Tuesday, January 5th, 1819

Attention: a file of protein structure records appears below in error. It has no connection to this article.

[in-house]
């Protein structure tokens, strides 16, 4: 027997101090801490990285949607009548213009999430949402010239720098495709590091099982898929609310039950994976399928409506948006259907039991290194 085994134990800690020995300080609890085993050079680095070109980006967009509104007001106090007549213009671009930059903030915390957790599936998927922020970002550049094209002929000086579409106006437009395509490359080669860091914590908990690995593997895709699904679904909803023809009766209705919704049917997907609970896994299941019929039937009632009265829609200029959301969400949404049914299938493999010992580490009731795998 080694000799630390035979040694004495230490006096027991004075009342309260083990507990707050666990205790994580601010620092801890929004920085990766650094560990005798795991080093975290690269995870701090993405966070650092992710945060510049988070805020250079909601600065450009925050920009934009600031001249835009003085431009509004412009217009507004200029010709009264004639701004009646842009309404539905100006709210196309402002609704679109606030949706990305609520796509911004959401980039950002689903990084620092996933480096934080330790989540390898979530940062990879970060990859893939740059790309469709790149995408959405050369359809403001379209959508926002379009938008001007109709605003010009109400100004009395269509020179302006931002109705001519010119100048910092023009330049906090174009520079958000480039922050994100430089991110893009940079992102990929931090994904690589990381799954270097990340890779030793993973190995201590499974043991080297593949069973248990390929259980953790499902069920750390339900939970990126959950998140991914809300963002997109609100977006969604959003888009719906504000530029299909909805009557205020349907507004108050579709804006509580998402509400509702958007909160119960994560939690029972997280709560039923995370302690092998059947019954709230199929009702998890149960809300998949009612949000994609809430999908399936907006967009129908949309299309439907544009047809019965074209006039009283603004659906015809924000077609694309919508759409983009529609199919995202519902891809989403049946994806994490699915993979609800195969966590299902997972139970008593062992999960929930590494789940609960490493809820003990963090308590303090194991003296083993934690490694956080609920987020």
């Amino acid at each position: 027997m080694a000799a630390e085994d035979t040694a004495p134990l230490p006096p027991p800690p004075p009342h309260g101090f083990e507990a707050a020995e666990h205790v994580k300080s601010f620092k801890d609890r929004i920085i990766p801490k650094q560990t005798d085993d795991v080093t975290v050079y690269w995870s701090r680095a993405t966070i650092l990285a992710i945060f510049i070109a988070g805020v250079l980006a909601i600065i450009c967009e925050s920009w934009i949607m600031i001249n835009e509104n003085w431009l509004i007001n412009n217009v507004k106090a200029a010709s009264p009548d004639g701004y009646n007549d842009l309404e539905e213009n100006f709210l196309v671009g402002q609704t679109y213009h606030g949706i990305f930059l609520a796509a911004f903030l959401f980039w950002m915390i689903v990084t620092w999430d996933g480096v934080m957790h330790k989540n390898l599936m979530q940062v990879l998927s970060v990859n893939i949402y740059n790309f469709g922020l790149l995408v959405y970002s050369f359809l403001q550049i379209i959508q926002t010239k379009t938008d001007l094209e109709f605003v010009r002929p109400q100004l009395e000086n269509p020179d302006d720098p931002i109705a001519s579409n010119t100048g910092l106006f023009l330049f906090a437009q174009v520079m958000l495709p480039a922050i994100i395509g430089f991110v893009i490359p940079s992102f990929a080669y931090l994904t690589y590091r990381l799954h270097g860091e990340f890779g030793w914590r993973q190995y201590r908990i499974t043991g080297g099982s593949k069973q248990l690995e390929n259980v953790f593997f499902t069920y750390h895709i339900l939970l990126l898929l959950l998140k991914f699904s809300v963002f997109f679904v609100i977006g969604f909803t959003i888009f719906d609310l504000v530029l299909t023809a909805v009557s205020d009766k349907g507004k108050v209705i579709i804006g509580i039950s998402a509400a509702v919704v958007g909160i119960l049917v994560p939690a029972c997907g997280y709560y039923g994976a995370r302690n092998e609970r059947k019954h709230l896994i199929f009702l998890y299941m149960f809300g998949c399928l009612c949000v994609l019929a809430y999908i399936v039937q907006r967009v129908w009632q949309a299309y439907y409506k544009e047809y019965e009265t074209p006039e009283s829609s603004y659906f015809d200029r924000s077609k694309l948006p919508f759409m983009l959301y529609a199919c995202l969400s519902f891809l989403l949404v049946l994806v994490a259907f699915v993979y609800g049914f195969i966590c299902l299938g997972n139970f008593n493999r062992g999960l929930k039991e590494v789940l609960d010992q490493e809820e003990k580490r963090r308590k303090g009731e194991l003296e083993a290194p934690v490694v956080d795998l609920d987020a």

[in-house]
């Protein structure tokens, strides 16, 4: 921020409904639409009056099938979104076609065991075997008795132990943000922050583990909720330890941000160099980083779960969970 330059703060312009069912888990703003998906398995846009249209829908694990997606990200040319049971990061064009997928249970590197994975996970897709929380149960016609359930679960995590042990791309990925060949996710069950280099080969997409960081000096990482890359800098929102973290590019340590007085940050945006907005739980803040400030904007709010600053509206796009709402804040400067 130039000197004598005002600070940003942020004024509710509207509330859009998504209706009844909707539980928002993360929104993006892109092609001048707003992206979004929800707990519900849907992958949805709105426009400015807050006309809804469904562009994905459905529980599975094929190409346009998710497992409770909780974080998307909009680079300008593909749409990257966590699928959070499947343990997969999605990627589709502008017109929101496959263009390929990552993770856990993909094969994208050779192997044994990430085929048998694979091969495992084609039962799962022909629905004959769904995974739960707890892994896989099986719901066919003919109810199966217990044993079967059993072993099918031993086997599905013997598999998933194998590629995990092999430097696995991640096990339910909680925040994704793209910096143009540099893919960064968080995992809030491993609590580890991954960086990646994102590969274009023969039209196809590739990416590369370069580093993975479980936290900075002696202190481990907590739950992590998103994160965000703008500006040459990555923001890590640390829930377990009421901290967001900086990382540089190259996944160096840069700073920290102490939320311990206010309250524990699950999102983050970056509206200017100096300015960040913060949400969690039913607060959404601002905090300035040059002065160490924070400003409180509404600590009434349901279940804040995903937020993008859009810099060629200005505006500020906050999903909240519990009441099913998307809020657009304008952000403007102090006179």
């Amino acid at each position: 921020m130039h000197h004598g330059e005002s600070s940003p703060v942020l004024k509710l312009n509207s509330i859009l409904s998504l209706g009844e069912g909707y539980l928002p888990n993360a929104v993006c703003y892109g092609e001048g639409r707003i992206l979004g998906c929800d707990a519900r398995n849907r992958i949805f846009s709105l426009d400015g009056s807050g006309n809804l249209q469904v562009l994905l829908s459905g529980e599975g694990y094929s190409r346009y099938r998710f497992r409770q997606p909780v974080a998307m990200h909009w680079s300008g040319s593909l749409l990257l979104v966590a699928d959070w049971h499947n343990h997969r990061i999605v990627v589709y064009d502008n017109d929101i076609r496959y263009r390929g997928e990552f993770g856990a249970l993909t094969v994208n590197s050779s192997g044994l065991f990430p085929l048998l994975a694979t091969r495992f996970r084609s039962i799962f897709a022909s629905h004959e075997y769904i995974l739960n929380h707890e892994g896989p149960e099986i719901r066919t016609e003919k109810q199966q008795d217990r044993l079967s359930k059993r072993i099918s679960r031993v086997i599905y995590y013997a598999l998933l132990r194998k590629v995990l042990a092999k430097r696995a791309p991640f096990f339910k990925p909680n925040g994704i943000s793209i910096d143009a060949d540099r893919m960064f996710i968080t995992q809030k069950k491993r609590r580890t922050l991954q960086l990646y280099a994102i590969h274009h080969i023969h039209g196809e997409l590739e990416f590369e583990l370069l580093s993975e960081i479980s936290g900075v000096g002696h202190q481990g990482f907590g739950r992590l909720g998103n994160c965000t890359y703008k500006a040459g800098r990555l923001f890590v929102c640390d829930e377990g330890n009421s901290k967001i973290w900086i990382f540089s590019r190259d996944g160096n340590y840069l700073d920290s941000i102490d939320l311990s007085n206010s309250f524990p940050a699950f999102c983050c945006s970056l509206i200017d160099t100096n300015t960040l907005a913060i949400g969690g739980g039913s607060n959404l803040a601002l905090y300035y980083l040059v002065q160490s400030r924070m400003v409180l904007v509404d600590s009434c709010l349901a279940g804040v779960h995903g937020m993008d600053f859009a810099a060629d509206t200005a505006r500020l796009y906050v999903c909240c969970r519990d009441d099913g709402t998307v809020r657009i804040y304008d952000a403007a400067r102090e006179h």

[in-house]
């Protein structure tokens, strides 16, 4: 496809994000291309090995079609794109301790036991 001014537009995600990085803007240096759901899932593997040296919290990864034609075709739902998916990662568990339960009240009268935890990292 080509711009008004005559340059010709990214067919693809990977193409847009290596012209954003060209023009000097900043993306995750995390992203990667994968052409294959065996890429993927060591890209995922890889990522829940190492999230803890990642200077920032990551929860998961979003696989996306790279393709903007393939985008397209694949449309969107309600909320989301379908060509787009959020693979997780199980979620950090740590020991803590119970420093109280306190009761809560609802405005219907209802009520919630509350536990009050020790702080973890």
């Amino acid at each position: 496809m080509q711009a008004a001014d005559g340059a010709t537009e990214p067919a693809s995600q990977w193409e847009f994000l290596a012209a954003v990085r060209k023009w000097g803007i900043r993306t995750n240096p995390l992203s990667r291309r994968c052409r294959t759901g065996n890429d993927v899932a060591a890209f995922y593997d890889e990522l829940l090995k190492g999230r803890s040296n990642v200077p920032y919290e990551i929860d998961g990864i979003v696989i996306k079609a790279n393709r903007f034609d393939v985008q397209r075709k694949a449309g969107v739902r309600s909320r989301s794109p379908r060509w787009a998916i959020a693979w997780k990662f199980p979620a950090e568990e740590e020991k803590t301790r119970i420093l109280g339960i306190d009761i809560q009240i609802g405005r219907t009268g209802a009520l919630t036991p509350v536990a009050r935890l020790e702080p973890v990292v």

At an early hour, and before the dawn of day, we arose, and began to prepare the last meal we were to partake of on the banks of James' River, and to put ourselves in readiness to leave a camp, and a country which had already became so familiar to us as to appear, in some measure, a home. After breakfast, the hunters went down the river about a mile to bring up their horses, who had, on our arrival, been turned to feed in a cane-brake at that distance. While they were absent, we arranged our travelling packs both for the horses and ourselves, a service in which we had at this time become adepts; and having leisure, while we awaited their return, which was protracted a considerable time by not finding the horses where expected, we blazed a large tree of the species quercus tinctoria, that stood near to our camp, and engraved thereon our names, with the date of our visit. Other evidences of our visit to, and occupation of the country, were left in the camp we had erected, the trees we had cut, the furnace put up for smelting ore; and the pits sunk in search of it, etc. At seven o'clock we were ready to commence our return, and crossing the river, a little above our encampment, pursued a south course for the Hunters' Cabins on White River. There was still snow upon the ground, apart of which had fallen during the preceding night, and its whole depth was from two to three inches, lying pretty compact, and somewhat moist, so that the tracks of deer and other animals were plainly imprinted upon it, and if our design had been hunting, these traces would have surely directed us in the pursuit. We were surprised, in fact, by the innumerable tracks of the deer, wolf, elk, bear, and turkey, met with, the snow being completely trodden down in many places with them, and affording a perfect map of their movements. In several instances we observed the places where deer had lain down the night of the snow, the shape of the animal in a reclining posture being left upon the dry leaves, while the surrounding country was covered with snow to a depth of two or three inches. It was evident the animal had lain still during the fall of snow, and arose after it had ceased. These places of rest were located in the open woods, and on the declivities of hills. Though several were passed, I observed none in any other situation, and no protection against the wind or weather was afforded by underbrush, the country being of that open nature which is in a great degree destitute of bushes or shrubbery. It is probable, however, that this animal in seeking rest at night, chooses that part of a hill which is situated opposite to the point from which the wind, at the time of its lying down, blows, and which is sheltered by the intervening eminence. I am not in possession of a sufficient number of facts to determine this point; which would give to the deer a degree of sagacity that it had not, heretofore, been supposed to possess; but such facts as I do possess go to establish this position. The resting-spots, here noticed, were uniformly situated on south-west declivities. The snow-storm came from the north-east.